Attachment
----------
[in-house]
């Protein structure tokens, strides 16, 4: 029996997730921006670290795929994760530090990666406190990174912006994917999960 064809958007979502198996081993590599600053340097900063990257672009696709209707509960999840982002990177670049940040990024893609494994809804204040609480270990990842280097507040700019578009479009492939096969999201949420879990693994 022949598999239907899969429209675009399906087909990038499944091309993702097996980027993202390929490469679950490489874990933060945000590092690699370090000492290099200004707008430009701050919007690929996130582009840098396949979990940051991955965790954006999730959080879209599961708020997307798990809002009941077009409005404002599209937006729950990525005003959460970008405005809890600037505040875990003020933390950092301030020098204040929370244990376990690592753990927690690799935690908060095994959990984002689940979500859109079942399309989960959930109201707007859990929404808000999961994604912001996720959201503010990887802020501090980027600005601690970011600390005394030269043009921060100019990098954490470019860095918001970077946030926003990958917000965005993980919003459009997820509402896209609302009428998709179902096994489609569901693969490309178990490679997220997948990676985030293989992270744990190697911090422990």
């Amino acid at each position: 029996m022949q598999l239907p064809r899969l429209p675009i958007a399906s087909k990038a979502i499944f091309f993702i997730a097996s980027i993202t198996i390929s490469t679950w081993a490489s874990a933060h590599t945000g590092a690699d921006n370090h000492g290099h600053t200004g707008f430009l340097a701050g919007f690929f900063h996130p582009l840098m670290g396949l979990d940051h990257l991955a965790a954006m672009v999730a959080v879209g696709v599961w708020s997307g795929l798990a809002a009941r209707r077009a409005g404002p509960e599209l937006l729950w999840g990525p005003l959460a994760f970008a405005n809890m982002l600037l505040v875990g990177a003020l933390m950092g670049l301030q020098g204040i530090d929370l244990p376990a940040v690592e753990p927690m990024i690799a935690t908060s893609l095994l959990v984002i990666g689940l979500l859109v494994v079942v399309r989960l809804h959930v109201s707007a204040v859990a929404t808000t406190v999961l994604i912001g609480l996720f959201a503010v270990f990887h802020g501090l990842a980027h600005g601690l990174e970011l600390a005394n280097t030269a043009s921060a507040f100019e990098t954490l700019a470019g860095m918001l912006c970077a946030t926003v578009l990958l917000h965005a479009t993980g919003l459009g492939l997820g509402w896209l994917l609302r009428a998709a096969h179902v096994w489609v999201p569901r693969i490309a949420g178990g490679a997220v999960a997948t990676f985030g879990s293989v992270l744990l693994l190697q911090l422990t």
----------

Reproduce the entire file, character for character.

[in-house]
């Protein structure tokens, strides 16, 4: 029996997730921006670290795929994760530090990666406190990174912006994917999960 064809958007979502198996081993590599600053340097900063990257672009696709209707509960999840982002990177670049940040990024893609494994809804204040609480270990990842280097507040700019578009479009492939096969999201949420879990693994 022949598999239907899969429209675009399906087909990038499944091309993702097996980027993202390929490469679950490489874990933060945000590092690699370090000492290099200004707008430009701050919007690929996130582009840098396949979990940051991955965790954006999730959080879209599961708020997307798990809002009941077009409005404002599209937006729950990525005003959460970008405005809890600037505040875990003020933390950092301030020098204040929370244990376990690592753990927690690799935690908060095994959990984002689940979500859109079942399309989960959930109201707007859990929404808000999961994604912001996720959201503010990887802020501090980027600005601690970011600390005394030269043009921060100019990098954490470019860095918001970077946030926003990958917000965005993980919003459009997820509402896209609302009428998709179902096994489609569901693969490309178990490679997220997948990676985030293989992270744990190697911090422990």
């Amino acid at each position: 029996m022949q598999l239907p064809r899969l429209p675009i958007a399906s087909k990038a979502i499944f091309f993702i997730a097996s980027i993202t198996i390929s490469t679950w081993a490489s874990a933060h590599t945000g590092a690699d921006n370090h000492g290099h600053t200004g707008f430009l340097a701050g919007f690929f900063h996130p582009l840098m670290g396949l979990d940051h990257l991955a965790a954006m672009v999730a959080v879209g696709v599961w708020s997307g795929l798990a809002a009941r209707r077009a409005g404002p509960e599209l937006l729950w999840g990525p005003l959460a994760f970008a405005n809890m982002l600037l505040v875990g990177a003020l933390m950092g670049l301030q020098g204040i530090d929370l244990p376990a940040v690592e753990p927690m990024i690799a935690t908060s893609l095994l959990v984002i990666g689940l979500l859109v494994v079942v399309r989960l809804h959930v109201s707007a204040v859990a929404t808000t406190v999961l994604i912001g609480l996720f959201a503010v270990f990887h802020g501090l990842a980027h600005g601690l990174e970011l600390a005394n280097t030269a043009s921060a507040f100019e990098t954490l700019a470019g860095m918001l912006c970077a946030t926003v578009l990958l917000h965005a479009t993980g919003l459009g492939l997820g509402w896209l994917l609302r009428a998709a096969h179902v096994w489609v999201p569901r693969i490309a949420g178990g490679a997220v999960a997948t990676f985030g879990s293989v992270l744990l693994l190697q911090l422990t």